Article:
A strongly worded editorial appearing in the open access journal Public Library of Science - Medicine
(PLoS Med) suggested the retraction of medical journal articles written by unacknowledged
Drugs in the News posted August 5, 2009 , ghostwriting was defined as a pharmaceutical
industry practice of contracting with medical communications companies to write medical journal
articles and solicit and pay physicians or pharmacists to be authors. The extent of ghostwriting in
the medical literature is unknown.
The PLoS editorialists ask the poignant question and give
an uncomfortable answer for users of the medical literature:
Q: "What ... can I truly
trust as being unbiased?"
A: "... sadly, for some or even many journal articles,
we just don't know."
The PLoS Med editors argue and in our view correctly "... any
papers where this breach [ghostwriting] is substantiated should be immediately retracted and those
authors found to have not declared such interest should be banned from any subsequent publication
in the journal and their misconduct reported to their institutions."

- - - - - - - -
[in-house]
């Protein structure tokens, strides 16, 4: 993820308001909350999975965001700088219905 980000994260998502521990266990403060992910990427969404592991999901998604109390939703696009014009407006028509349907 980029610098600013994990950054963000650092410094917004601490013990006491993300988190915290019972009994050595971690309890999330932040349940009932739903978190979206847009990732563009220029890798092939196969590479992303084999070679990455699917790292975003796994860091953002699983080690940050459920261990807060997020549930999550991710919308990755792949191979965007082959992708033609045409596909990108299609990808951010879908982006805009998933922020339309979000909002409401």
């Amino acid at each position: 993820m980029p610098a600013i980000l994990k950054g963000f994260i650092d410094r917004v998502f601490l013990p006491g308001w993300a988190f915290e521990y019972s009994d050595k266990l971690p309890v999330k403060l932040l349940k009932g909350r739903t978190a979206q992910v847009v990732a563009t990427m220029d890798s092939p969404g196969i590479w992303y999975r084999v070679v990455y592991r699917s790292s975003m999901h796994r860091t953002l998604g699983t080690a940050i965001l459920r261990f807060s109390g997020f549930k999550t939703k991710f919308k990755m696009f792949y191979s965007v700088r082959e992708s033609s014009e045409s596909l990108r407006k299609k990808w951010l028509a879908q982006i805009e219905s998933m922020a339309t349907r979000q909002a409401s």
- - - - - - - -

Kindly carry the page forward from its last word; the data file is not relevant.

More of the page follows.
in exploring ghostwriting in greater detail are referred to the PLoS Med's Wyeth Ghostwriting
Archive at http://www.plosmedicine.org/static/ghostwriting.action.
We asked the reference librarians at the Learning Resource Center if
the there is a method to identify retracted medical journal articles in PubMed. In fact, there is.
Retracted publications are an article type the same way a review or a clinical trial is an article
type. There is a LIMIT box that can be checked for retracted articles or the word
"retraction" can be added to a search. Additional information on the National Library of
Medicine's policy on journal article retractions can be found on their Web site at http://www.nlm.nih.gov/pubs/factsheets/errata.html.
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